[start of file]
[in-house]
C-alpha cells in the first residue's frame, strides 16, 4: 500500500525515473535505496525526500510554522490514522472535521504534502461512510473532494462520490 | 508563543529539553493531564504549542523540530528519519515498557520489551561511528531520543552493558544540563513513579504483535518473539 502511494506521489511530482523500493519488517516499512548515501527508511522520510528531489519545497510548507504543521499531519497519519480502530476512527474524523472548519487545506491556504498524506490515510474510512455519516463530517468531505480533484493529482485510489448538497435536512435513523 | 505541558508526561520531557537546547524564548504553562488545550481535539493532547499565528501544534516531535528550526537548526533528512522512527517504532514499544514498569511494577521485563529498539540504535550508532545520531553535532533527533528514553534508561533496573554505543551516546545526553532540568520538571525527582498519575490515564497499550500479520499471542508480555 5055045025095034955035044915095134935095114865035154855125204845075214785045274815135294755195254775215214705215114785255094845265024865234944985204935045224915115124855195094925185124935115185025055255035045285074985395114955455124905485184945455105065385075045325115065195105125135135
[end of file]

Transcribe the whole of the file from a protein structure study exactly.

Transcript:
[in-house]
C-alpha cells in the first residue's frame, strides 16, 4: 500500500525515473535505496525526500510554522490514522472535521504534502461512510473532494462520490 | 508563543529539553493531564504549542523540530528519519515498557520489551561511528531520543552493558544540563513513579504483535518473539 502511494506521489511530482523500493519488517516499512548515501527508511522520510528531489519545497510548507504543521499531519497519519480502530476512527474524523472548519487545506491556504498524506490515510474510512455519516463530517468531505480533484493529482485510489448538497435536512435513523 | 505541558508526561520531557537546547524564548504553562488545550481535539493532547499565528501544534516531535528550526537548526533528512522512527517504532514499544514498569511494577521485563529498539540504535550508532545520531553535532533527533528514553534508561533496573554505543551516546545526553532540568520538571525527582498519575490515564497499550500479520499471542508480555 5055045025095034955035044915095134935095114865035154855125204845075214785045274815135294755195254775215214705215114785255094845265024865234944985204935045224915115124855195094925185124935115185025055255035045285074985395114955455124905485184945455105065385075045325115065195105125135135